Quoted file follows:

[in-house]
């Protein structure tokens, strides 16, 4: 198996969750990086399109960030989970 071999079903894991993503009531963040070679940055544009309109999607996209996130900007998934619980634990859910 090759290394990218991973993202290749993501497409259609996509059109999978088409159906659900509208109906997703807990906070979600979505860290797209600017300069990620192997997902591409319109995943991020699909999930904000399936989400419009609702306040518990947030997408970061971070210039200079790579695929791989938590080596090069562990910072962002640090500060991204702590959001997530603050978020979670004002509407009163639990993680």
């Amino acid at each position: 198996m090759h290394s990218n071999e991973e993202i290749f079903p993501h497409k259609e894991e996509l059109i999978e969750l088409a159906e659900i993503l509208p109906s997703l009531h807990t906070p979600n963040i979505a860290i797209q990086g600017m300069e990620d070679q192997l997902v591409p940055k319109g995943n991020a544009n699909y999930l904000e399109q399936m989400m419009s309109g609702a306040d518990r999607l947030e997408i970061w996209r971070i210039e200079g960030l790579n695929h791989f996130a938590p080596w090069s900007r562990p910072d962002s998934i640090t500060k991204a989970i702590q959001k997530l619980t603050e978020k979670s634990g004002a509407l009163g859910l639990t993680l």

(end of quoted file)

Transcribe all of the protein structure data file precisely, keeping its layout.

[in-house]
């Protein structure tokens, strides 16, 4: 198996969750990086399109960030989970 071999079903894991993503009531963040070679940055544009309109999607996209996130900007998934619980634990859910 090759290394990218991973993202290749993501497409259609996509059109999978088409159906659900509208109906997703807990906070979600979505860290797209600017300069990620192997997902591409319109995943991020699909999930904000399936989400419009609702306040518990947030997408970061971070210039200079790579695929791989938590080596090069562990910072962002640090500060991204702590959001997530603050978020979670004002509407009163639990993680």
């Amino acid at each position: 198996m090759h290394s990218n071999e991973e993202i290749f079903p993501h497409k259609e894991e996509l059109i999978e969750l088409a159906e659900i993503l509208p109906s997703l009531h807990t906070p979600n963040i979505a860290i797209q990086g600017m300069e990620d070679q192997l997902v591409p940055k319109g995943n991020a544009n699909y999930l904000e399109q399936m989400m419009s309109g609702a306040d518990r999607l947030e997408i970061w996209r971070i210039e200079g960030l790579n695929h791989f996130a938590p080596w090069s900007r562990p910072d962002s998934i640090t500060k991204a989970i702590q959001k997530l619980t603050e978020k979670s634990g004002a509407l009163g859910l639990t993680l």